New assessments help teachers innovate in classrooms

Students working on their digital badges at Del Lago Academy in Escondido, Calif. (Sandy Huffaker/AP Images for the Hewlett Foundation/CC BY)
Students working on their digital badges at Del Lago Academy in Escondido, Calif. (Sandy Huffaker/AP Images for the Hewlett Foundation/CC BY)

Teens are often cautioned about what they post online because their digital profile will follow them well beyond their youth. Students at Del Lago Academy, a public high school in Escondido, Calif., are counting on it.

Their teachers are embracing an innovative approach to assessment using digital badges. Similar to scout merit badges, these online symbols of their learning — certified by local industry and college partners — act as resumes for internships, college applications and job-seeking.

The concept is part of a bigger change that’s occurring in education, as new formative assessments help teachers shape their classroom instruction. By asking students to showcase what they’re learning as they go along, teachers find out what students know and can shift their teaching practice accordingly, rather than waiting to receive the results of an end-of-year bubble test.

“Kids have a choice, as opposed to having a test plopped down in front of them. It helps me understand how they’re developing their skills and knowledge. I can see where they need help,” said Alec Barron, a science teacher who shaped the Del Lago program, Competency X, which was piloted last spring and went school-wide this fall.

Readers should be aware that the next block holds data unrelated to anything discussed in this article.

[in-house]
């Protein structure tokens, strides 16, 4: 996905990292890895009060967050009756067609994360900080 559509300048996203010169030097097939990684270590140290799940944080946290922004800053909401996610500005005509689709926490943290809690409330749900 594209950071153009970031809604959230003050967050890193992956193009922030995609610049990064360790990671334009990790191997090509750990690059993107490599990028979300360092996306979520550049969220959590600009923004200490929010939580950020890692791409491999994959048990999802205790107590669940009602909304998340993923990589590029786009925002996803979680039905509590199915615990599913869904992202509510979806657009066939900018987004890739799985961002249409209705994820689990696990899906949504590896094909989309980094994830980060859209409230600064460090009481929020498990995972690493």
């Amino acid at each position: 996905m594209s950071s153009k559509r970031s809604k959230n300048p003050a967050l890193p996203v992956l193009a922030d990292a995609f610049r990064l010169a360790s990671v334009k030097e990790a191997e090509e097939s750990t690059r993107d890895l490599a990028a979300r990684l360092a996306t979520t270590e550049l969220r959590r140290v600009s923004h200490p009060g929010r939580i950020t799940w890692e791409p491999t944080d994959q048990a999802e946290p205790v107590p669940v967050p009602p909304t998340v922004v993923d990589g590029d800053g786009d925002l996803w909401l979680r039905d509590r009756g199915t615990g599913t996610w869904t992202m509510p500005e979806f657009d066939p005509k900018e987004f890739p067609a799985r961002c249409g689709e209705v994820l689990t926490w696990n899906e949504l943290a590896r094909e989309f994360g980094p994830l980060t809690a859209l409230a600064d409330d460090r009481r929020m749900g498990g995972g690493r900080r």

Alec Barron, left, working with Natalie Martinez, right, and other students. (Sandy Huffaker/AP Images for the Hewlett Foundation)
Teacher Alec Barron, left, working with Natalie Martinez, right, and other students. (Sandy Huffaker/AP Images for the Hewlett Foundation/CC BY)

Senior Natalie Martinez hopes to earn a few of the 28 varieties available before graduation in June. “You can take videos and pictures and someone else can go onto your badging profile and see everything you’ve accomplished,” she said.

For junior Sarai Estrada, the digital badges “teach you to enhance your skills that you’ll need in real life — like how to speak in public or how to communicate better.”

The badges, with names such as Skeptic and The Elevator Pitch, encompass various abilities from science to engineering to overall communication. Students must demonstrate the aptitude needed to get a specific badge. Barron says this approach grew from a realization that students needed a better way to illustrate proficiency since “kids weren’t transferring their knowledge and skills to contexts like internships.”